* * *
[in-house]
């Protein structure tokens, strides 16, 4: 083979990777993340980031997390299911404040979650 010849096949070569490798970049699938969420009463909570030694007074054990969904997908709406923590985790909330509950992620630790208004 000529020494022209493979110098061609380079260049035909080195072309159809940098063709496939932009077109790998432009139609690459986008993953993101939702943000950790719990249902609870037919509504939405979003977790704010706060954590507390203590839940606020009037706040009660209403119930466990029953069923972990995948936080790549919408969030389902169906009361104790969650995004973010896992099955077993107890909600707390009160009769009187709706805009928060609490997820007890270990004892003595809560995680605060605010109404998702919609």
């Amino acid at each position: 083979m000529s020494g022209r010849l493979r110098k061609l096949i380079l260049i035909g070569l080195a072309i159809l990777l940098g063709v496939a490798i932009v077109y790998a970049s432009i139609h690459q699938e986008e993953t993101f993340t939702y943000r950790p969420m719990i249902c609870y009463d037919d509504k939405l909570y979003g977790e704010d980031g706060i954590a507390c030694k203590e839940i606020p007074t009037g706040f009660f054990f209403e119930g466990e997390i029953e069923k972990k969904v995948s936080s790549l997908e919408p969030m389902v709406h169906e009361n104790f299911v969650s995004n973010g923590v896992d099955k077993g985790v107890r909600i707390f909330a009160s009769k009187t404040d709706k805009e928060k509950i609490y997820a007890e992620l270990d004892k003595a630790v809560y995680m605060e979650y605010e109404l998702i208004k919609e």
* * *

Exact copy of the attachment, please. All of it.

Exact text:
[in-house]
């Protein structure tokens, strides 16, 4: 083979990777993340980031997390299911404040979650 010849096949070569490798970049699938969420009463909570030694007074054990969904997908709406923590985790909330509950992620630790208004 000529020494022209493979110098061609380079260049035909080195072309159809940098063709496939932009077109790998432009139609690459986008993953993101939702943000950790719990249902609870037919509504939405979003977790704010706060954590507390203590839940606020009037706040009660209403119930466990029953069923972990995948936080790549919408969030389902169906009361104790969650995004973010896992099955077993107890909600707390009160009769009187709706805009928060609490997820007890270990004892003595809560995680605060605010109404998702919609």
């Amino acid at each position: 083979m000529s020494g022209r010849l493979r110098k061609l096949i380079l260049i035909g070569l080195a072309i159809l990777l940098g063709v496939a490798i932009v077109y790998a970049s432009i139609h690459q699938e986008e993953t993101f993340t939702y943000r950790p969420m719990i249902c609870y009463d037919d509504k939405l909570y979003g977790e704010d980031g706060i954590a507390c030694k203590e839940i606020p007074t009037g706040f009660f054990f209403e119930g466990e997390i029953e069923k972990k969904v995948s936080s790549l997908e919408p969030m389902v709406h169906e009361n104790f299911v969650s995004n973010g923590v896992d099955k077993g985790v107890r909600i707390f909330a009160s009769k009187t404040d709706k805009e928060k509950i609490y997820a007890e992620l270990d004892k003595a630790v809560y995680m605060e979650y605010e109404l998702i208004k919609e």